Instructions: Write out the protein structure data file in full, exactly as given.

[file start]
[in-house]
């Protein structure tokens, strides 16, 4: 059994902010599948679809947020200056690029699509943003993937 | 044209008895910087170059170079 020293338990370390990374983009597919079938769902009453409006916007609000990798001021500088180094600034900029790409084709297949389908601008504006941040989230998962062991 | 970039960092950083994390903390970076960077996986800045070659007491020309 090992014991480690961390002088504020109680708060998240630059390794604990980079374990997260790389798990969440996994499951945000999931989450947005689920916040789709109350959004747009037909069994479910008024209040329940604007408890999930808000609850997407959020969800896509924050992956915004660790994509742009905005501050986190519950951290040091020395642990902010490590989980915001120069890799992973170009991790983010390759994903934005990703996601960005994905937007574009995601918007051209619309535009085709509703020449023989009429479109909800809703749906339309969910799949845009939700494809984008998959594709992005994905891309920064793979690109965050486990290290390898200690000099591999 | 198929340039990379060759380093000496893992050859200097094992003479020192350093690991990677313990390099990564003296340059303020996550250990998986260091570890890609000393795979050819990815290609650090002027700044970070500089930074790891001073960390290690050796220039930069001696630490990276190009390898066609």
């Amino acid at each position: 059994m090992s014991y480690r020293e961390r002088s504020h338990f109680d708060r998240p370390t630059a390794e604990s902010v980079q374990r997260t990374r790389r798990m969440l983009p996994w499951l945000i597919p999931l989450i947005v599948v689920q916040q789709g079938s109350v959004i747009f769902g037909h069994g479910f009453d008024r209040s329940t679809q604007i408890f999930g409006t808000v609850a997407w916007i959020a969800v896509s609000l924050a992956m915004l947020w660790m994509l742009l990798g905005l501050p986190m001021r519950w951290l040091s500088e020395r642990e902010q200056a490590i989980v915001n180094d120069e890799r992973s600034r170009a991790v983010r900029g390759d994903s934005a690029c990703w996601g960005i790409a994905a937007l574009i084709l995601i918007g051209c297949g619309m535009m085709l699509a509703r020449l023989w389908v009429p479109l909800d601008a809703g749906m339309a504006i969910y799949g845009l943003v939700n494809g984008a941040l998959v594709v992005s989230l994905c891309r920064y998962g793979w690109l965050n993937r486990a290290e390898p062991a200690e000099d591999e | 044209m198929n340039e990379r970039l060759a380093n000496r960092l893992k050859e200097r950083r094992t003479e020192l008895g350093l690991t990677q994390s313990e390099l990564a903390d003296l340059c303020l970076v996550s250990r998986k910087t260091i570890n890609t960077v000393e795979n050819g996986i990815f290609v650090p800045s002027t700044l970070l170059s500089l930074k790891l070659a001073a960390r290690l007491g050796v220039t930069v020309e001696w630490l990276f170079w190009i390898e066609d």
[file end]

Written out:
[in-house]
């Protein structure tokens, strides 16, 4: 059994902010599948679809947020200056690029699509943003993937 | 044209008895910087170059170079 020293338990370390990374983009597919079938769902009453409006916007609000990798001021500088180094600034900029790409084709297949389908601008504006941040989230998962062991 | 970039960092950083994390903390970076960077996986800045070659007491020309 090992014991480690961390002088504020109680708060998240630059390794604990980079374990997260790389798990969440996994499951945000999931989450947005689920916040789709109350959004747009037909069994479910008024209040329940604007408890999930808000609850997407959020969800896509924050992956915004660790994509742009905005501050986190519950951290040091020395642990902010490590989980915001120069890799992973170009991790983010390759994903934005990703996601960005994905937007574009995601918007051209619309535009085709509703020449023989009429479109909800809703749906339309969910799949845009939700494809984008998959594709992005994905891309920064793979690109965050486990290290390898200690000099591999 | 198929340039990379060759380093000496893992050859200097094992003479020192350093690991990677313990390099990564003296340059303020996550250990998986260091570890890609000393795979050819990815290609650090002027700044970070500089930074790891001073960390290690050796220039930069001696630490990276190009390898066609």
């Amino acid at each position: 059994m090992s014991y480690r020293e961390r002088s504020h338990f109680d708060r998240p370390t630059a390794e604990s902010v980079q374990r997260t990374r790389r798990m969440l983009p996994w499951l945000i597919p999931l989450i947005v599948v689920q916040q789709g079938s109350v959004i747009f769902g037909h069994g479910f009453d008024r209040s329940t679809q604007i408890f999930g409006t808000v609850a997407w916007i959020a969800v896509s609000l924050a992956m915004l947020w660790m994509l742009l990798g905005l501050p986190m001021r519950w951290l040091s500088e020395r642990e902010q200056a490590i989980v915001n180094d120069e890799r992973s600034r170009a991790v983010r900029g390759d994903s934005a690029c990703w996601g960005i790409a994905a937007l574009i084709l995601i918007g051209c297949g619309m535009m085709l699509a509703r020449l023989w389908v009429p479109l909800d601008a809703g749906m339309a504006i969910y799949g845009l943003v939700n494809g984008a941040l998959v594709v992005s989230l994905c891309r920064y998962g793979w690109l965050n993937r486990a290290e390898p062991a200690e000099d591999e | 044209m198929n340039e990379r970039l060759a380093n000496r960092l893992k050859e200097r950083r094992t003479e020192l008895g350093l690991t990677q994390s313990e390099l990564a903390d003296l340059c303020l970076v996550s250990r998986k910087t260091i570890n890609t960077v000393e795979n050819g996986i990815f290609v650090p800045s002027t700044l970070l170059s500089l930074k790891l070659a001073a960390r290690l007491g050796v220039t930069v020309e001696w630490l990276f170079w190009i390898e066609d």